In a recent ruling by the Missouri Court of Appeals for the Southern District, a division of property and debt where the Wife received 93% of the assets and 27% of the debts, and the Husband received 7% of the assets and 73% of the debt was reversed and remanded to the trial court for further proceedings.

It is typical in a majority of cases for the trial court to divide property and debt equally. However, the Court is not required to follow a rigid formula for property division and is not required to divide the property equally. The division must be “fair and equitable” to the parties. This means that the court has a great deal of discretion when dividing property and debts, but there must be sufficient evidence to support a disproportionate division as being fair and equitable. In determining the property division, the court must consider the economic circumstances of the parties, contributions during the marriage, the value of non-marital property, conduct during the marriage, the custodial arrangement for the children, and other factors.

In the recent case, the Court looked primarily at the conduct during the marriage, and the trial court had found that physical abuse and verbal threats had occurred which supported the disproportionate division. However, there must be evidence to show the additional financial, emotional, or other burdens placed on the aggrieved spouse due to the conduct. It is not appropriate to “punish” a spouse’s marital conduct by way of disproportionate property division, and conduct is the only factor that must be considered.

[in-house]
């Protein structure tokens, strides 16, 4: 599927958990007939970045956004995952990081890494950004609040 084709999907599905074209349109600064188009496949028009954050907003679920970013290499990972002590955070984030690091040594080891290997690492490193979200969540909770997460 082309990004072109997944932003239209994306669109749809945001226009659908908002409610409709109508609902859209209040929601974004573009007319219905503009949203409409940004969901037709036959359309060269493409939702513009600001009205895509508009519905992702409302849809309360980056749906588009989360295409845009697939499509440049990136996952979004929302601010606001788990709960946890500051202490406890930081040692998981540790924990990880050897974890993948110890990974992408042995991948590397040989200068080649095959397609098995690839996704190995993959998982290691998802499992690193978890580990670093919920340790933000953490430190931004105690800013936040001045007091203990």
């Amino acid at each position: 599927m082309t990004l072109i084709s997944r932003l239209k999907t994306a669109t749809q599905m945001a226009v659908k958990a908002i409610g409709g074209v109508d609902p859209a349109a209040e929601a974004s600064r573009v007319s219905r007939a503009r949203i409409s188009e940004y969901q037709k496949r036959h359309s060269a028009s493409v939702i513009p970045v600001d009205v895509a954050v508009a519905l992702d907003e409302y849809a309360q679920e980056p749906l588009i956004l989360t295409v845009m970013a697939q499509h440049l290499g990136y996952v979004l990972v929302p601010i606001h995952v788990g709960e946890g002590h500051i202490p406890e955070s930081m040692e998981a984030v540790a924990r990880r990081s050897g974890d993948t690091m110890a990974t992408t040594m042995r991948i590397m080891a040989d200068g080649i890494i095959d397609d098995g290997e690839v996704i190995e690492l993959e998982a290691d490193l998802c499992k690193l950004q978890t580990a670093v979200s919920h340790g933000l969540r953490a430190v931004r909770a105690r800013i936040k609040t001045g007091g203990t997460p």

In this case, there was evidence of the misconduct, but no evidence as to how it caused additional burdens or stress on the other spouse or the marriage, financial or otherwise to support the grossly disproportionate division. The case was remanded to the trial court for further proceedings to make those findings.

SD29991-  Missouri Court of Appeals for the Southern District of Missouri